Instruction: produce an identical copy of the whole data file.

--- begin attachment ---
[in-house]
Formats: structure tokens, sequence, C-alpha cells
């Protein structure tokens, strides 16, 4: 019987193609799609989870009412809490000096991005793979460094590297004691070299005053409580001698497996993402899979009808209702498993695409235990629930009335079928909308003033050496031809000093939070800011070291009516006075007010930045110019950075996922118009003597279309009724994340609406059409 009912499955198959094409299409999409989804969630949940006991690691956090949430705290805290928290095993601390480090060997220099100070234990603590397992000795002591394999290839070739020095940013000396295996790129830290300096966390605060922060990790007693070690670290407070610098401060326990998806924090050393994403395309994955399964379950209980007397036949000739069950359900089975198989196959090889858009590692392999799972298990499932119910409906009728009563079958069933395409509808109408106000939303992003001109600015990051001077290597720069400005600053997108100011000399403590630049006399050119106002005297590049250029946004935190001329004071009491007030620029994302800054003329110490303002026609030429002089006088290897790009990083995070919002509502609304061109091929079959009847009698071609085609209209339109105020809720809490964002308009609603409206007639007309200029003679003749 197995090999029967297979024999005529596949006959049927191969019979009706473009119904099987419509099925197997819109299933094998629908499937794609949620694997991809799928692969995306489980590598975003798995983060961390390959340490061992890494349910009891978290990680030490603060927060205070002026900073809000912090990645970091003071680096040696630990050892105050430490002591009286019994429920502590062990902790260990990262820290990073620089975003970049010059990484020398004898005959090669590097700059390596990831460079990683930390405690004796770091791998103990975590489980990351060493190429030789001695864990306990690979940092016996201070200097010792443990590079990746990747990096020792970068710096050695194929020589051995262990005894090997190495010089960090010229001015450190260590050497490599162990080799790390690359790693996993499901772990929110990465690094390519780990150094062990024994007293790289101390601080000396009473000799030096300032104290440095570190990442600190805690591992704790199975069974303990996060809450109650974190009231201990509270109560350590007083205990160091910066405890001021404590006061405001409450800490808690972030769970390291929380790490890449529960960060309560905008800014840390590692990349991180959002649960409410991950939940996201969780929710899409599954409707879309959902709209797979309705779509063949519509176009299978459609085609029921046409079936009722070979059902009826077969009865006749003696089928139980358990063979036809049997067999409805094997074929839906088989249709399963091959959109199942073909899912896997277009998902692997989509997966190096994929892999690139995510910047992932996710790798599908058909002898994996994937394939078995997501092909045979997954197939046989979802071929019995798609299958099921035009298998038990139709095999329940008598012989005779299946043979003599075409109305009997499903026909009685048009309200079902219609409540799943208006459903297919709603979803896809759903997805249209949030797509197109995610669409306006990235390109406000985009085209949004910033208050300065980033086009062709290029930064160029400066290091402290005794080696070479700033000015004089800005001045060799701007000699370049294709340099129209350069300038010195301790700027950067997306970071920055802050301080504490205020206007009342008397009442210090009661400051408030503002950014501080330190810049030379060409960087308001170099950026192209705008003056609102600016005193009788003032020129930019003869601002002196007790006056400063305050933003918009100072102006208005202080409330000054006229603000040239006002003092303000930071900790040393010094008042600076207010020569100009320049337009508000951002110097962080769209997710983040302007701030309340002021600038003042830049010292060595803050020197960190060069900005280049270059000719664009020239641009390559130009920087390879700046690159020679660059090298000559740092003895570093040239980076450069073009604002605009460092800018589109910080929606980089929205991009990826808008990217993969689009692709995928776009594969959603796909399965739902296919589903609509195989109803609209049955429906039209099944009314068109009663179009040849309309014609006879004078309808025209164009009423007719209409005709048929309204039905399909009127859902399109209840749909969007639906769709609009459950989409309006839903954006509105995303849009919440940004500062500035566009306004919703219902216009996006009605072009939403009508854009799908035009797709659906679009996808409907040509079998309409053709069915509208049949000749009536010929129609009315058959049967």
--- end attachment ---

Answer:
[in-house]
Formats: structure tokens, sequence, C-alpha cells
């Protein structure tokens, strides 16, 4: 019987193609799609989870009412809490000096991005793979460094590297004691070299005053409580001698497996993402899979009808209702498993695409235990629930009335079928909308003033050496031809000093939070800011070291009516006075007010930045110019950075996922118009003597279309009724994340609406059409 009912499955198959094409299409999409989804969630949940006991690691956090949430705290805290928290095993601390480090060997220099100070234990603590397992000795002591394999290839070739020095940013000396295996790129830290300096966390605060922060990790007693070690670290407070610098401060326990998806924090050393994403395309994955399964379950209980007397036949000739069950359900089975198989196959090889858009590692392999799972298990499932119910409906009728009563079958069933395409509808109408106000939303992003001109600015990051001077290597720069400005600053997108100011000399403590630049006399050119106002005297590049250029946004935190001329004071009491007030620029994302800054003329110490303002026609030429002089006088290897790009990083995070919002509502609304061109091929079959009847009698071609085609209209339109105020809720809490964002308009609603409206007639007309200029003679003749 197995090999029967297979024999005529596949006959049927191969019979009706473009119904099987419509099925197997819109299933094998629908499937794609949620694997991809799928692969995306489980590598975003798995983060961390390959340490061992890494349910009891978290990680030490603060927060205070002026900073809000912090990645970091003071680096040696630990050892105050430490002591009286019994429920502590062990902790260990990262820290990073620089975003970049010059990484020398004898005959090669590097700059390596990831460079990683930390405690004796770091791998103990975590489980990351060493190429030789001695864990306990690979940092016996201070200097010792443990590079990746990747990096020792970068710096050695194929020589051995262990005894090997190495010089960090010229001015450190260590050497490599162990080799790390690359790693996993499901772990929110990465690094390519780990150094062990024994007293790289101390601080000396009473000799030096300032104290440095570190990442600190805690591992704790199975069974303990996060809450109650974190009231201990509270109560350590007083205990160091910066405890001021404590006061405001409450800490808690972030769970390291929380790490890449529960960060309560905008800014840390590692990349991180959002649960409410991950939940996201969780929710899409599954409707879309959902709209797979309705779509063949519509176009299978459609085609029921046409079936009722070979059902009826077969009865006749003696089928139980358990063979036809049997067999409805094997074929839906088989249709399963091959959109199942073909899912896997277009998902692997989509997966190096994929892999690139995510910047992932996710790798599908058909002898994996994937394939078995997501092909045979997954197939046989979802071929019995798609299958099921035009298998038990139709095999329940008598012989005779299946043979003599075409109305009997499903026909009685048009309200079902219609409540799943208006459903297919709603979803896809759903997805249209949030797509197109995610669409306006990235390109406000985009085209949004910033208050300065980033086009062709290029930064160029400066290091402290005794080696070479700033000015004089800005001045060799701007000699370049294709340099129209350069300038010195301790700027950067997306970071920055802050301080504490205020206007009342008397009442210090009661400051408030503002950014501080330190810049030379060409960087308001170099950026192209705008003056609102600016005193009788003032020129930019003869601002002196007790006056400063305050933003918009100072102006208005202080409330000054006229603000040239006002003092303000930071900790040393010094008042600076207010020569100009320049337009508000951002110097962080769209997710983040302007701030309340002021600038003042830049010292060595803050020197960190060069900005280049270059000719664009020239641009390559130009920087390879700046690159020679660059090298000559740092003895570093040239980076450069073009604002605009460092800018589109910080929606980089929205991009990826808008990217993969689009692709995928776009594969959603796909399965739902296919589903609509195989109803609209049955429906039209099944009314068109009663179009040849309309014609006879004078309808025209164009009423007719209409005709048929309204039905399909009127859902399109209840749909969007639906769709609009459950989409309006839903954006509105995303849009919440940004500062500035566009306004919703219902216009996006009605072009939403009508854009799908035009797709659906679009996808409907040509079998309409053709069915509208049949000749009536010929129609009315058959049967």